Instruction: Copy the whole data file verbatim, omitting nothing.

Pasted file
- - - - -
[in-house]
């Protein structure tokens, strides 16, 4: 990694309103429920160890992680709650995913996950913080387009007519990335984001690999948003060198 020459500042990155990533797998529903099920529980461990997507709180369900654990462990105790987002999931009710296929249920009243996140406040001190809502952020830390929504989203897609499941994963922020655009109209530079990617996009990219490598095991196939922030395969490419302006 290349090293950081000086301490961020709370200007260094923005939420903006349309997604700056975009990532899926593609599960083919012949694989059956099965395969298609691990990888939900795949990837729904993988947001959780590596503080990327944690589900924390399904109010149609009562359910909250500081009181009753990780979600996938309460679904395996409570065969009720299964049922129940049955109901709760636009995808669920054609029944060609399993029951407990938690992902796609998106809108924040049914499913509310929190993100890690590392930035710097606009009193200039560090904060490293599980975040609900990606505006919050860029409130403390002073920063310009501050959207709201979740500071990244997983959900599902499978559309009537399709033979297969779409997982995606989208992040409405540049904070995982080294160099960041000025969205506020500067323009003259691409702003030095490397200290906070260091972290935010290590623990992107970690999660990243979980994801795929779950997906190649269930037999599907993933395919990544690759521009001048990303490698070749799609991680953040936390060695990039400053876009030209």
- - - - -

[in-house]
């Protein structure tokens, strides 16, 4: 990694309103429920160890992680709650995913996950913080387009007519990335984001690999948003060198 020459500042990155990533797998529903099920529980461990997507709180369900654990462990105790987002999931009710296929249920009243996140406040001190809502952020830390929504989203897609499941994963922020655009109209530079990617996009990219490598095991196939922030395969490419302006 290349090293950081000086301490961020709370200007260094923005939420903006349309997604700056975009990532899926593609599960083919012949694989059956099965395969298609691990990888939900795949990837729904993988947001959780590596503080990327944690589900924390399904109010149609009562359910909250500081009181009753990780979600996938309460679904395996409570065969009720299964049922129940049955109901709760636009995808669920054609029944060609399993029951407990938690992902796609998106809108924040049914499913509310929190993100890690590392930035710097606009009193200039560090904060490293599980975040609900990606505006919050860029409130403390002073920063310009501050959207709201979740500071990244997983959900599902499978559309009537399709033979297969779409997982995606989208992040409405540049904070995982080294160099960041000025969205506020500067323009003259691409702003030095490397200290906070260091972290935010290590623990992107970690999660990243979980994801795929779950997906190649269930037999599907993933395919990544690759521009001048990303490698070749799609991680953040936390060695990039400053876009030209």